Marssonina Blight May Have You Seeing Spots

 

Marssonina blight (Marssonina populi) is a fungal pathogen that is native to aspen forests of the Rocky Mountain region. Marssonina is always present to one degree or another, but incidents of the disease are usually more common in years with wet spring weather. The damage to host trees is mostly aesthetic, consisting of dark brown blotches on the leaves and premature leaf drop. However, if a tree is badly infected several years in a row, it may become more susceptible to secondary insects and diseases that pose a more serious health threat. An important step in preventing Marssonina infection is improving cultural conditions. Because the fungus overwinters in previously infected leaf debris, it is important to thoroughly rake up leaves and remove them from your property. Reducing humidity levels in aspen stands is also key. This can be done by pruning crowded plantings to allow more air flow and by avoiding irrigation water landing on the leaves of aspen trees. Preventive fungicide applications are another treatment option. The first application is made at bud break followed by a second treatment 10 – 20 days later. Ideally, these applications would continue until environmental conditions that favor the disease formation have passed. However, the number of treatments required for ideal control is not a practical solution for most homeowners. Thus, Earth-Wise typically does two preventive sprays – not in an attempt to completely eradicate Marssonina from your property, but rather to keep the disease at non-damaging levels. Given the spring weather that we experienced in 2009 and 2010 and the high levels of Marssonina blight that we saw in the area, it is safe to assume that there are a greater number of fungal spores waiting to infect trees this spring. Please contact us if you have questions regarding this disease and how it may impact your aspen trees.

 

Aeration - It's Not Just for Lawns

 

Proper soil aeration is critical to the health of your trees because roots need oxygen to grow and function properly. An ideal soil is made up of 50 percent solids (silt, clay, sand and organic matter) and 50 percent pore space (air-filled and water-filled pores). However, very few landscape soils fit this profile. Typical development and land use compacts the soil and eliminates pore space, creating an unhealthy environment for your trees’ roots. Fortunately, there is a remedy. Properly amending the soil with organic matter, fertilizing and mulching will all help reduce soil compaction. A recent study showed that the above applications along with air tillage of the soil reduced compaction for at least three years after the treatment (Wells et al. 2009). You can’t have healthy trees without healthy roots. And healthy roots require aeration.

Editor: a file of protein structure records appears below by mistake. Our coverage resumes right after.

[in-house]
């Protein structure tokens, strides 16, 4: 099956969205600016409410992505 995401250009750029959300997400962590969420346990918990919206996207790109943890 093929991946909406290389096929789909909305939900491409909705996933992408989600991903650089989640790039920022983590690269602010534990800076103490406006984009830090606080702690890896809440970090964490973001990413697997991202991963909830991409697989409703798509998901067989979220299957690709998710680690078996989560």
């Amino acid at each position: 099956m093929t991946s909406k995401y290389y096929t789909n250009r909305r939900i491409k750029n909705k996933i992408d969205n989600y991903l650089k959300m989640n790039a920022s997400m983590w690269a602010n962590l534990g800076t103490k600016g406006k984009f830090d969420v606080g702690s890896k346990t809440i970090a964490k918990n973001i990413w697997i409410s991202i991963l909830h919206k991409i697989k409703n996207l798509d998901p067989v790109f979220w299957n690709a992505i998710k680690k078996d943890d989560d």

Green Solutions from Earth-Wise

 

Earth-Wise remains committed to providing quality plant health care services while leaving a small environmental footprint. To this end, we have always utilized cutting edge application methods and products: Applications made via soil/trunk injections and low-volume backpack sprays are examples of tools used to minimize the risk of exposure to non-target areas. Products such as horticultural soaps and oils, neem oil and pyrethrins allow us to effectively control many common landscape pests such as aphids, mites and scale insects. The use of pheromones offers some control of bark beetles like mountain pine beetles, spruce beetles and Douglas fir beetles. We can also maintain healthy, vigorous trees with an organic fertilization program. If you would like more information about moving your treatments in an organic direction, please contact us to discuss the specific options for your landscape.